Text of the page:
The Value of Football (and Money)

Tim's son Saturday night after the AFC playoff game between the Baltimore Ravens and the Pittsburgh Steelers, my seven year old son, Kieran, and I were sprawled out across the sofa in a coma of disappointment.  Clad in our purple and black jerseys bearing the names and numbers of our favorite players, we lay…silent.  Kieran was obviously on the verge of tears, so I finally mustered the courage to speak and asked him if he was OK.

He responded, “Dad, I’m sad that the Ravens lost, but I’m sadder that you yelled so much.”

He was right.  As the Ravens benefited remarkably from Steelers miscues in the first half, I demonstrated “irrational exuberance,” and as their game plan devolved into an NFL follies reel in the second half, I came unhinged.  As I processed this unintentional admonition from my son—who was likely most interested in the game simply because of the opportunity to spend time with his dad—my conscience initiated a discussion:

 Conscience:  “You know that football, in the grand scheme of things, isn’t actually important or inherently valuable, right?”

Tim:  “Don’t be silly—of course it’s important and valuable!  Coaches and players engage in healthy competition, putting their wits and bodies to the ultimate test!  Tens of thousands of people engage in vigorous community at every game!  Entire cities, divided in so many ways, come together in unity to support their team!  Families and friends break bread and engage in fellowship around the game!  What’s wrong with that??”

Conscience:  “I didn’t say anything was wrong with football.  I didn’t say it was bad.  I said that it wasn’t important.”

Tim:  “OK, so what about all that great stuff I said about community and cities and relationships benefiting from the game?”

Conscience:  “All that stuff is good and important.”Tim:  “But not the game itself, or its outcome?”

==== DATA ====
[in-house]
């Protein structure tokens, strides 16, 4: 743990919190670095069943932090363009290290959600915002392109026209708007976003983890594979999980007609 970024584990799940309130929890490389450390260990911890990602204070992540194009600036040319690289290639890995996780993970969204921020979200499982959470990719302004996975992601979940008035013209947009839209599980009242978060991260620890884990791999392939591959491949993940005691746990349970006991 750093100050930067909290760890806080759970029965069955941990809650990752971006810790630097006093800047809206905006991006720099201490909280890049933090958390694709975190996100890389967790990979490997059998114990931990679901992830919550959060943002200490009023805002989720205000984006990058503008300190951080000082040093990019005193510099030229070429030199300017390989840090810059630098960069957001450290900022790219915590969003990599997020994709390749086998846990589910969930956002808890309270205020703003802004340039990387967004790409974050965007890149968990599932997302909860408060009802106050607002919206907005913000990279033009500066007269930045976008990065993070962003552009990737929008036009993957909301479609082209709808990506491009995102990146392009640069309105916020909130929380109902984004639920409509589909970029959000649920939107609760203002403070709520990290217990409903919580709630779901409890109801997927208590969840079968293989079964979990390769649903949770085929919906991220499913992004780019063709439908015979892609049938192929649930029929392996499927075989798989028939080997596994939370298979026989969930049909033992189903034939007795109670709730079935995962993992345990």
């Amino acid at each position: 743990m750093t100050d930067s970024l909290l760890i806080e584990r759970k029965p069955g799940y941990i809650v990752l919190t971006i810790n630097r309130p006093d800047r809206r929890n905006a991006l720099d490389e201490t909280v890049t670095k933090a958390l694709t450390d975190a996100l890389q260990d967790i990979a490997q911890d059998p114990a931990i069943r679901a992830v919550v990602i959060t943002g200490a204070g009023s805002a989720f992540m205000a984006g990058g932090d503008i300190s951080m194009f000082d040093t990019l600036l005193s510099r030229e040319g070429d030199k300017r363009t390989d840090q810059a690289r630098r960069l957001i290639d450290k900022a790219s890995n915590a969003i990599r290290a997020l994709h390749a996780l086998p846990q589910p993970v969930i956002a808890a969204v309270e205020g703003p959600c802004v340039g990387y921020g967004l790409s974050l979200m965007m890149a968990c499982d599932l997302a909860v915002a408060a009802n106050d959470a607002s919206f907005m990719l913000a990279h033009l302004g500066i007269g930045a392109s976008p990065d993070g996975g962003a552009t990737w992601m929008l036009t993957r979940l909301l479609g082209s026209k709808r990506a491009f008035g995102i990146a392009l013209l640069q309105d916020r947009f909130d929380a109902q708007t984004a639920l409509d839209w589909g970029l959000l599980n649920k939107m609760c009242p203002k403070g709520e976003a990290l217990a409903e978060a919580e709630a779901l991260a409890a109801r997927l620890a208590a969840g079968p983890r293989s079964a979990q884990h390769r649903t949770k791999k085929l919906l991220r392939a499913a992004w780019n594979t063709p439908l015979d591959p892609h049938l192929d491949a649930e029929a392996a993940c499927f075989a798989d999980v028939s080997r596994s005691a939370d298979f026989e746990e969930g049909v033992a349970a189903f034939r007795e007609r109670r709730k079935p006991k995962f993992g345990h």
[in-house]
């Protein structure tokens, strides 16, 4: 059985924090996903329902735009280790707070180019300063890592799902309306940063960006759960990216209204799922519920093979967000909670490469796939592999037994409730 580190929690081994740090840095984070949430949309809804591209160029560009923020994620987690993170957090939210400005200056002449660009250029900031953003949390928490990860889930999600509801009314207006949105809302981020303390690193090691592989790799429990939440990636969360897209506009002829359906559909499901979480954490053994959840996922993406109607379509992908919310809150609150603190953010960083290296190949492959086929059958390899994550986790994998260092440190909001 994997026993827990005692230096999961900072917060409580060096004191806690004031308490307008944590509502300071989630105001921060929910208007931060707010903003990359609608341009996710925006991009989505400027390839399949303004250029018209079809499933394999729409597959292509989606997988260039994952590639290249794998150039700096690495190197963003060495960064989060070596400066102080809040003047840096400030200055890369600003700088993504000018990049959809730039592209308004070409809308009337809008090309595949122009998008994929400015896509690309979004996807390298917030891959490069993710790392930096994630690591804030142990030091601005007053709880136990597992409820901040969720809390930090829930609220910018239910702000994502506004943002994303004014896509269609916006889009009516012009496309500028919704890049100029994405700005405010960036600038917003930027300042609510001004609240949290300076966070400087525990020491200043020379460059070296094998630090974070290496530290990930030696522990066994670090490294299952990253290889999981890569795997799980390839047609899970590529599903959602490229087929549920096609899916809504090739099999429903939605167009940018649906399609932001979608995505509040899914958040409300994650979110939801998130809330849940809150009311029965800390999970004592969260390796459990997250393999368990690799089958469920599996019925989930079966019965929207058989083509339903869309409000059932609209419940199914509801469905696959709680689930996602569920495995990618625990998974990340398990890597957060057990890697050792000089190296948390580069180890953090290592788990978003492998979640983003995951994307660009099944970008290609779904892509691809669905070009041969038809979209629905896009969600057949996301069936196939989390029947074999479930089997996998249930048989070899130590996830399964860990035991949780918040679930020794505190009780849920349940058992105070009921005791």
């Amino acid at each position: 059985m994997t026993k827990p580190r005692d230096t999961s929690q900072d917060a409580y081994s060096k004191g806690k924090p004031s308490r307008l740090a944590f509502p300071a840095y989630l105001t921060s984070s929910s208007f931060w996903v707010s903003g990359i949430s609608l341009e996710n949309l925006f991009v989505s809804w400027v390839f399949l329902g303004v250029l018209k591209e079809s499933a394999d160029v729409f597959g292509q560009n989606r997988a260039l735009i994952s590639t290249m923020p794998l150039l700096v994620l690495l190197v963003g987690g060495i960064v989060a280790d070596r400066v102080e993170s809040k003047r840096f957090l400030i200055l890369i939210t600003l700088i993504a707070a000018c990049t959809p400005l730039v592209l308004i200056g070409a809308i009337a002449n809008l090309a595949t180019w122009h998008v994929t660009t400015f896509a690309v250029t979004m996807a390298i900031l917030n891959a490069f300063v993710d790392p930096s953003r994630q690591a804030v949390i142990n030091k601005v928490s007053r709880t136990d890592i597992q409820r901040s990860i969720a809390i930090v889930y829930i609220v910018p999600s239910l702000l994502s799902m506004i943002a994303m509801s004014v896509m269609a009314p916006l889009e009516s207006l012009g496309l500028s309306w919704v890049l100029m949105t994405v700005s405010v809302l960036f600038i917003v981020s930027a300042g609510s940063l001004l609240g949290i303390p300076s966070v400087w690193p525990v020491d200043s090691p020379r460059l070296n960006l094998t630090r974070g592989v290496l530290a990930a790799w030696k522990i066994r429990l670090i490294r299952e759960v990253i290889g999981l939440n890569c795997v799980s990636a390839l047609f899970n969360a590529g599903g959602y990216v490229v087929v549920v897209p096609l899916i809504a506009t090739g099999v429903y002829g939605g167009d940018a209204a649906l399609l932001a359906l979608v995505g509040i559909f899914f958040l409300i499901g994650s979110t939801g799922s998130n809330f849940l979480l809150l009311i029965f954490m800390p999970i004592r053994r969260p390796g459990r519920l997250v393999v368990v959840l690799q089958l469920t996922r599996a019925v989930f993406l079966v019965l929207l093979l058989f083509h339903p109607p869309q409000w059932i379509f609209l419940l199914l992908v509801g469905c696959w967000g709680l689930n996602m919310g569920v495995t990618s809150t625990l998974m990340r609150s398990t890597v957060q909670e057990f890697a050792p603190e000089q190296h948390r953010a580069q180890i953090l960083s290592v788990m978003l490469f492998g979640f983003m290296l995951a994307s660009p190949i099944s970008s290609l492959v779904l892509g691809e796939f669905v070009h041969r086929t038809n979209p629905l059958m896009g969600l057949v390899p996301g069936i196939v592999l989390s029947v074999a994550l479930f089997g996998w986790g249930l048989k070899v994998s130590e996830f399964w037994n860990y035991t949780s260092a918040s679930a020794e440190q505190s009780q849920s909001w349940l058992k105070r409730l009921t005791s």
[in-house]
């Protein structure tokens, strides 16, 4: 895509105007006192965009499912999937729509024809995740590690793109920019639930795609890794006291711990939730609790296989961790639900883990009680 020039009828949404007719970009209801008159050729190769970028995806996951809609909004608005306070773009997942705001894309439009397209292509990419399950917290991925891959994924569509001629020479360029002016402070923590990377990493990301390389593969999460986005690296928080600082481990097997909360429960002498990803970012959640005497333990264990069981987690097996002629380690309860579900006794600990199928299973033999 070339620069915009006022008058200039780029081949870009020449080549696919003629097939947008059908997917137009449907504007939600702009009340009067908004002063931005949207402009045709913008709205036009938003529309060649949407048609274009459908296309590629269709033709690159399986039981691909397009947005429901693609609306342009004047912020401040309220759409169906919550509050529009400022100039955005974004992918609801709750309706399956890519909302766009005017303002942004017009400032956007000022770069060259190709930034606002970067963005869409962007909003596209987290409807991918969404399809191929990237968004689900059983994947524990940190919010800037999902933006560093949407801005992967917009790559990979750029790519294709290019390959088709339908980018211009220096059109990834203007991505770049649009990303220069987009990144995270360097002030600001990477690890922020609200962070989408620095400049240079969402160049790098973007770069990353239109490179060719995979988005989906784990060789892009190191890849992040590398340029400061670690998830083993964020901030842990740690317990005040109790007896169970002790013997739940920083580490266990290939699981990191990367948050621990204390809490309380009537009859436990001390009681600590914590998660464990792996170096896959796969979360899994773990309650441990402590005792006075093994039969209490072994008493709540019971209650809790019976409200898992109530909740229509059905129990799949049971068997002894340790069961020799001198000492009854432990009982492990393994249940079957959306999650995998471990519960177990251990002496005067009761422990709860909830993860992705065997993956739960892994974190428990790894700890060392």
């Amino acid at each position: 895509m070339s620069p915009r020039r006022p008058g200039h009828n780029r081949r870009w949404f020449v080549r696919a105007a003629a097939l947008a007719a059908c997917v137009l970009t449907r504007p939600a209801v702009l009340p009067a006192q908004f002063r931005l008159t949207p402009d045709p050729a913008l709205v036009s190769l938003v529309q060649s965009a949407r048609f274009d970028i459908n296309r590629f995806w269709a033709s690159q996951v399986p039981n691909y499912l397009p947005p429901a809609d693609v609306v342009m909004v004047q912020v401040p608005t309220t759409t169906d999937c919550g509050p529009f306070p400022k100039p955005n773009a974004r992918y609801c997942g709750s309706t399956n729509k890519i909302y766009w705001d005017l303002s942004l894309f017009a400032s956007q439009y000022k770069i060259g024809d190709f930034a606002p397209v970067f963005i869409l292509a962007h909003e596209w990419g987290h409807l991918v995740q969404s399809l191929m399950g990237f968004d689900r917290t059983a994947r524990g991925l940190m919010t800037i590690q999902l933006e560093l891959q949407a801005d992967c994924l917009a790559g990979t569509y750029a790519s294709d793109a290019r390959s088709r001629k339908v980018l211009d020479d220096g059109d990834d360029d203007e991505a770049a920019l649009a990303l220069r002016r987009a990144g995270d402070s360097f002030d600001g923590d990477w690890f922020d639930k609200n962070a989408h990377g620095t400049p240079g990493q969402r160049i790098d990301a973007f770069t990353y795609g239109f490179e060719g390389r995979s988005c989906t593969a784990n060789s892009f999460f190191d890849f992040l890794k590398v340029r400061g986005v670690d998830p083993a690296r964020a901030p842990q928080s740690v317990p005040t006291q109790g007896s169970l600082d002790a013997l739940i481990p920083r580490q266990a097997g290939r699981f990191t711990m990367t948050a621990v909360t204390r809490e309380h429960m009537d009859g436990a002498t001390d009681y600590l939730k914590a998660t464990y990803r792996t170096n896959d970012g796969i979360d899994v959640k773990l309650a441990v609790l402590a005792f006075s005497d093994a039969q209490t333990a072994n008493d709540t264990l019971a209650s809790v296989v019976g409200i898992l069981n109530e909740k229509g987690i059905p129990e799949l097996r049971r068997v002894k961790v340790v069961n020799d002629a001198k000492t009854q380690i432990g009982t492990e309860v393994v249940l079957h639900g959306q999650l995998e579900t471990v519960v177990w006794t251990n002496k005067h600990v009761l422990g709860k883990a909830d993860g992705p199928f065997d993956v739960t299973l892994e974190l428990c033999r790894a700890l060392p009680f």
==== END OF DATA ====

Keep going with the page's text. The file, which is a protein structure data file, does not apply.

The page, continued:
Conscience:  “Right.  And by the way, what of that goodness did you demonstrate or share with Kieran during and after this game?”

Tim:  (Sigh) “Right.”

Conscience:  “But it’s ok.”

Is there anything in your life that isn’t important that you’ve placed above something that is?  How about MONEY?  What is it worth?  What is its inherent value and import?

NOTHING.  The money in our pockets, purses, banks and investment accounts is actually of no genuine value.  It’s literally worth only what we’re willing to believe it’s worth.  This is true…even if we choose to deny it (and too often, I do).  In the early 1970s, the U.S. went off of the “Gold Standard,” which pegged every dollar’s value to a certain amount of the tangible yellow stuff.  Since then, we, as do most countries in the world, have a fiat money system.  This basically means that our government prints money that we, as consumers, agree to BELIEVE has value.

But while money and football have no inherent value (I’m still struggling to write that), neither are they intrinsically good or bad.  When properly viewed and balanced, football delivers an excellent platform for building strength, conditioning, teamwork and community (and controlled exuberance).  Similarly, when the neutral tool of money is used to good effect, it provides, security, opportunity, aid for the underserved and myriad occasions for relational enhancement.